Date of Award


Document Type

Campus Access Dissertation

Degree Name

Doctor of Philosophy (PhD)


Public Policy

First Advisor

Mark R. Warren

Second Advisor

Michael Johnson

Third Advisor

Julianna Pecheco


In this study, I sought to document and better understand the ballot initiative-driven policy diffusion of cannabis legalization and its potential to address equity issues and disproportionate enforcement in the United States. Using a case study approach, I examined the passage and adoption of the 2016 Legalization, Regulation, and Taxation of Marijuana Initiative (Question 4) in Massachusetts. I interviewed 31 participants: drafting committee activists, state and local officials, and potential licensees. I reviewed meeting minutes, official documents, and media reporting. I used quantitative methods to consider the impact of language copying on policy diffusion and to evaluate the Cannabis Control Commission’s selection of disproportionately impacted areas.

My research illuminates the unique policy learning that initiatives are subject to and the political pressures activists must consider while working to spread policy. While political science scholars have traditionally studied diffusion as an elite-driven process through legislative action, my research demonstrates that the process of drafting an initiative and mobilizing support among activists and voters is a distinct model, incorporating political learning and networking that facilitates diffusion, given sufficient initial success. The spread of legalization to Massachusetts from other states suggests that both the methods and the content of policymaking can be subject to diffusion. Proposals by the Question 4 drafting committee and a larger community of racial justice activists resulted in enhanced efforts to assist communities impacted by criminalization. Even as the policy’s potential is only partially fulfilled in Massachusetts, advocates for these communities have continued to develop stronger proposals in other jurisdictions.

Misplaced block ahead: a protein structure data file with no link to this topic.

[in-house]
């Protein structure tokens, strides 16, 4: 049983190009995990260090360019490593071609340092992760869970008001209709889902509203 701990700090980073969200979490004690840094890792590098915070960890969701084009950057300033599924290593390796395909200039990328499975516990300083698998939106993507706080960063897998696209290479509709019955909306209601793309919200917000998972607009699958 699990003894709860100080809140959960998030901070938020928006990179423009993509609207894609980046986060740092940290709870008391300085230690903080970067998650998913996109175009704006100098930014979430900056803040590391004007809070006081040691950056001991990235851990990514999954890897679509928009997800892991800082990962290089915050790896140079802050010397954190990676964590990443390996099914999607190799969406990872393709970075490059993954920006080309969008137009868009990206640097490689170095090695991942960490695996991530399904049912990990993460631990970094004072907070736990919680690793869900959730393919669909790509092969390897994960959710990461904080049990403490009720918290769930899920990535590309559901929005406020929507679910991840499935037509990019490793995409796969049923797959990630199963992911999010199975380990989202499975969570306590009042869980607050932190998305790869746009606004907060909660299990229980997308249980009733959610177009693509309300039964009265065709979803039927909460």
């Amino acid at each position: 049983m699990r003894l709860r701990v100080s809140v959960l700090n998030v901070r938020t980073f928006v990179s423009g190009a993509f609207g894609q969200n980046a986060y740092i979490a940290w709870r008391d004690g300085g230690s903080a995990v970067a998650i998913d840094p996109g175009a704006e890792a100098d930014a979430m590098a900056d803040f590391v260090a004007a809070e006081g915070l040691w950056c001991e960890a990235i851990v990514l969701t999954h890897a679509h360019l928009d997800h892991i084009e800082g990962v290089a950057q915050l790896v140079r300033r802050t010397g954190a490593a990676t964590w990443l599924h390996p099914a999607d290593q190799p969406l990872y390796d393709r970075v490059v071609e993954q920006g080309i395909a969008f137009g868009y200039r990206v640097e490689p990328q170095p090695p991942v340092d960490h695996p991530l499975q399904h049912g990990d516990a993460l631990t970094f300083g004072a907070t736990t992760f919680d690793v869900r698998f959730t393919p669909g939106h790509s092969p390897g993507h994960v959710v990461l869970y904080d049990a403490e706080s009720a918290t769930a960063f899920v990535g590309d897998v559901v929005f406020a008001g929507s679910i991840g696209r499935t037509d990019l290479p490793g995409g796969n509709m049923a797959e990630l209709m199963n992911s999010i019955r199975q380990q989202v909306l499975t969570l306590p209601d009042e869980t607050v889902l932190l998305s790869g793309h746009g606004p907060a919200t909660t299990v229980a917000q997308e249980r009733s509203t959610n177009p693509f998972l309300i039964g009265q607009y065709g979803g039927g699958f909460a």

This study has broad implications for the role of ballot initiatives in policy outcomes and the impact of participation by activists of color in the process to develop and spread equitable policy. I seek to place my research in the context of a growing body of literature comparing regulation across closely-regulated substances, including alcohol, tobacco, and heroin, by demonstrating how the legalization of cannabis can be described. Policy recommendations include calls to re-examine the Cannabis Control Commission’s selection of areas impacted by criminalization as well as enhanced efforts to connect research with policymaking.


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